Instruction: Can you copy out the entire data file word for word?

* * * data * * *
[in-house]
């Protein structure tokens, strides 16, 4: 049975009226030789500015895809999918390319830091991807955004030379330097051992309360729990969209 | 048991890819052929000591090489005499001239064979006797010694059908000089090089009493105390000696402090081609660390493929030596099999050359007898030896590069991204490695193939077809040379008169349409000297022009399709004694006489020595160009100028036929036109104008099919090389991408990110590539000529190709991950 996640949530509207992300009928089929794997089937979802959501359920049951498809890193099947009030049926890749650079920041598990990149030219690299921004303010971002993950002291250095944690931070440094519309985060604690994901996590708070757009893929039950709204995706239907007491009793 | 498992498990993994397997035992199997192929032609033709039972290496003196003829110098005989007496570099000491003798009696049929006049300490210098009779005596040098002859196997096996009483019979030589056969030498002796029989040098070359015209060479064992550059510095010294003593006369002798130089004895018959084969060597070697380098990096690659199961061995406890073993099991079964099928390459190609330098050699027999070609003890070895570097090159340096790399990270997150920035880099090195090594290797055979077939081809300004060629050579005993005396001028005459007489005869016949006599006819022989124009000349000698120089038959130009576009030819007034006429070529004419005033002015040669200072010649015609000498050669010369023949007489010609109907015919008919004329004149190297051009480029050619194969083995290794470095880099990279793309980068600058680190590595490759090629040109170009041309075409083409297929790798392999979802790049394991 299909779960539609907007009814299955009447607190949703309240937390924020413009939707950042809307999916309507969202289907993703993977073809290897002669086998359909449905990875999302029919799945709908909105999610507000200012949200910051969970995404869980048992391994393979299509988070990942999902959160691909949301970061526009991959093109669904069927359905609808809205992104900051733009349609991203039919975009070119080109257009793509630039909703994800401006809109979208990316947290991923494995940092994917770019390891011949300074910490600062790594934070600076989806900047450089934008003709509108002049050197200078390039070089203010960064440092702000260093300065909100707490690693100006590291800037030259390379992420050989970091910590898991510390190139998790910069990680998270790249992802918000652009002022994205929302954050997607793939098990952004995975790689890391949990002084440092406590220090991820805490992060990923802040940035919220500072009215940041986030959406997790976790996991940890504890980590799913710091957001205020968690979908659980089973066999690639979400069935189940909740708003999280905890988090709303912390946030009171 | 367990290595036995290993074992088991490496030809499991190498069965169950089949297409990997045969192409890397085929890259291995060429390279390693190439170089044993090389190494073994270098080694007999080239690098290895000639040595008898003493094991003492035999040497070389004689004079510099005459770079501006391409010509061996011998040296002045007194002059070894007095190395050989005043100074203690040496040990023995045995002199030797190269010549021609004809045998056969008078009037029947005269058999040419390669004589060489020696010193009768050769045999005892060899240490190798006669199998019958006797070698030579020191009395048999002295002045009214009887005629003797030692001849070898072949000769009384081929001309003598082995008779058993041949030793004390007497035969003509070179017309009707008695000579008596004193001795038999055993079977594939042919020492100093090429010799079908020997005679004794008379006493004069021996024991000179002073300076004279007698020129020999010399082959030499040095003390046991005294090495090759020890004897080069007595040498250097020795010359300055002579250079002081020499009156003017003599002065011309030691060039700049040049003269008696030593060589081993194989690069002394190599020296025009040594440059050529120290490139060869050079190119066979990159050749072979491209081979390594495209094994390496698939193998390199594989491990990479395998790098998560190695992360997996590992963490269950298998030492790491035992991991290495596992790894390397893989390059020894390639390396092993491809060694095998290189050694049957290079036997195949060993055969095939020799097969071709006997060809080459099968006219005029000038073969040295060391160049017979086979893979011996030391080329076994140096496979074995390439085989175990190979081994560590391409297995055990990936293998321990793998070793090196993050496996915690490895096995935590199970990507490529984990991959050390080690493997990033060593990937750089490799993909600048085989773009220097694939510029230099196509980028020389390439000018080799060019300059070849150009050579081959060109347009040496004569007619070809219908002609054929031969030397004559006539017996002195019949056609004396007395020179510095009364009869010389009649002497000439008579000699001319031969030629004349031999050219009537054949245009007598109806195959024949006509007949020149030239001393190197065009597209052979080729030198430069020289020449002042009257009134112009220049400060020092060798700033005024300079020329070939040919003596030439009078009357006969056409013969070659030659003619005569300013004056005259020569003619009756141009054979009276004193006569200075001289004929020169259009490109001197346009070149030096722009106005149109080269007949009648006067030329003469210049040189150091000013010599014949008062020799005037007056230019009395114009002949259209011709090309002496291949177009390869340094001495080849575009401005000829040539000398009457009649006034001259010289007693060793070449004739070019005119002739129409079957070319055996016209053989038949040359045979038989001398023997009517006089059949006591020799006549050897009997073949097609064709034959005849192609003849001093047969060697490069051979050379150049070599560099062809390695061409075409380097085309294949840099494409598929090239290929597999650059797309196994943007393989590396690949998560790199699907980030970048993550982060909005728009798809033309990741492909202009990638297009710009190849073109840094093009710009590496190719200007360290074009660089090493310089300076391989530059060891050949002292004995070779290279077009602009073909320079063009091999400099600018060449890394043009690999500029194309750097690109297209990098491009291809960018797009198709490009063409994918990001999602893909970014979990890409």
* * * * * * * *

[in-house]
């Protein structure tokens, strides 16, 4: 049975009226030789500015895809999918390319830091991807955004030379330097051992309360729990969209 | 048991890819052929000591090489005499001239064979006797010694059908000089090089009493105390000696402090081609660390493929030596099999050359007898030896590069991204490695193939077809040379008169349409000297022009399709004694006489020595160009100028036929036109104008099919090389991408990110590539000529190709991950 996640949530509207992300009928089929794997089937979802959501359920049951498809890193099947009030049926890749650079920041598990990149030219690299921004303010971002993950002291250095944690931070440094519309985060604690994901996590708070757009893929039950709204995706239907007491009793 | 498992498990993994397997035992199997192929032609033709039972290496003196003829110098005989007496570099000491003798009696049929006049300490210098009779005596040098002859196997096996009483019979030589056969030498002796029989040098070359015209060479064992550059510095010294003593006369002798130089004895018959084969060597070697380098990096690659199961061995406890073993099991079964099928390459190609330098050699027999070609003890070895570097090159340096790399990270997150920035880099090195090594290797055979077939081809300004060629050579005993005396001028005459007489005869016949006599006819022989124009000349000698120089038959130009576009030819007034006429070529004419005033002015040669200072010649015609000498050669010369023949007489010609109907015919008919004329004149190297051009480029050619194969083995290794470095880099990279793309980068600058680190590595490759090629040109170009041309075409083409297929790798392999979802790049394991 299909779960539609907007009814299955009447607190949703309240937390924020413009939707950042809307999916309507969202289907993703993977073809290897002669086998359909449905990875999302029919799945709908909105999610507000200012949200910051969970995404869980048992391994393979299509988070990942999902959160691909949301970061526009991959093109669904069927359905609808809205992104900051733009349609991203039919975009070119080109257009793509630039909703994800401006809109979208990316947290991923494995940092994917770019390891011949300074910490600062790594934070600076989806900047450089934008003709509108002049050197200078390039070089203010960064440092702000260093300065909100707490690693100006590291800037030259390379992420050989970091910590898991510390190139998790910069990680998270790249992802918000652009002022994205929302954050997607793939098990952004995975790689890391949990002084440092406590220090991820805490992060990923802040940035919220500072009215940041986030959406997790976790996991940890504890980590799913710091957001205020968690979908659980089973066999690639979400069935189940909740708003999280905890988090709303912390946030009171 | 367990290595036995290993074992088991490496030809499991190498069965169950089949297409990997045969192409890397085929890259291995060429390279390693190439170089044993090389190494073994270098080694007999080239690098290895000639040595008898003493094991003492035999040497070389004689004079510099005459770079501006391409010509061996011998040296002045007194002059070894007095190395050989005043100074203690040496040990023995045995002199030797190269010549021609004809045998056969008078009037029947005269058999040419390669004589060489020696010193009768050769045999005892060899240490190798006669199998019958006797070698030579020191009395048999002295002045009214009887005629003797030692001849070898072949000769009384081929001309003598082995008779058993041949030793004390007497035969003509070179017309009707008695000579008596004193001795038999055993079977594939042919020492100093090429010799079908020997005679004794008379006493004069021996024991000179002073300076004279007698020129020999010399082959030499040095003390046991005294090495090759020890004897080069007595040498250097020795010359300055002579250079002081020499009156003017003599002065011309030691060039700049040049003269008696030593060589081993194989690069002394190599020296025009040594440059050529120290490139060869050079190119066979990159050749072979491209081979390594495209094994390496698939193998390199594989491990990479395998790098998560190695992360997996590992963490269950298998030492790491035992991991290495596992790894390397893989390059020894390639390396092993491809060694095998290189050694049957290079036997195949060993055969095939020799097969071709006997060809080459099968006219005029000038073969040295060391160049017979086979893979011996030391080329076994140096496979074995390439085989175990190979081994560590391409297995055990990936293998321990793998070793090196993050496996915690490895096995935590199970990507490529984990991959050390080690493997990033060593990937750089490799993909600048085989773009220097694939510029230099196509980028020389390439000018080799060019300059070849150009050579081959060109347009040496004569007619070809219908002609054929031969030397004559006539017996002195019949056609004396007395020179510095009364009869010389009649002497000439008579000699001319031969030629004349031999050219009537054949245009007598109806195959024949006509007949020149030239001393190197065009597209052979080729030198430069020289020449002042009257009134112009220049400060020092060798700033005024300079020329070939040919003596030439009078009357006969056409013969070659030659003619005569300013004056005259020569003619009756141009054979009276004193006569200075001289004929020169259009490109001197346009070149030096722009106005149109080269007949009648006067030329003469210049040189150091000013010599014949008062020799005037007056230019009395114009002949259209011709090309002496291949177009390869340094001495080849575009401005000829040539000398009457009649006034001259010289007693060793070449004739070019005119002739129409079957070319055996016209053989038949040359045979038989001398023997009517006089059949006591020799006549050897009997073949097609064709034959005849192609003849001093047969060697490069051979050379150049070599560099062809390695061409075409380097085309294949840099494409598929090239290929597999650059797309196994943007393989590396690949998560790199699907980030970048993550982060909005728009798809033309990741492909202009990638297009710009190849073109840094093009710009590496190719200007360290074009660089090493310089300076391989530059060891050949002292004995070779290279077009602009073909320079063009091999400099600018060449890394043009690999500029194309750097690109297209990098491009291809960018797009198709490009063409994918990001999602893909970014979990890409």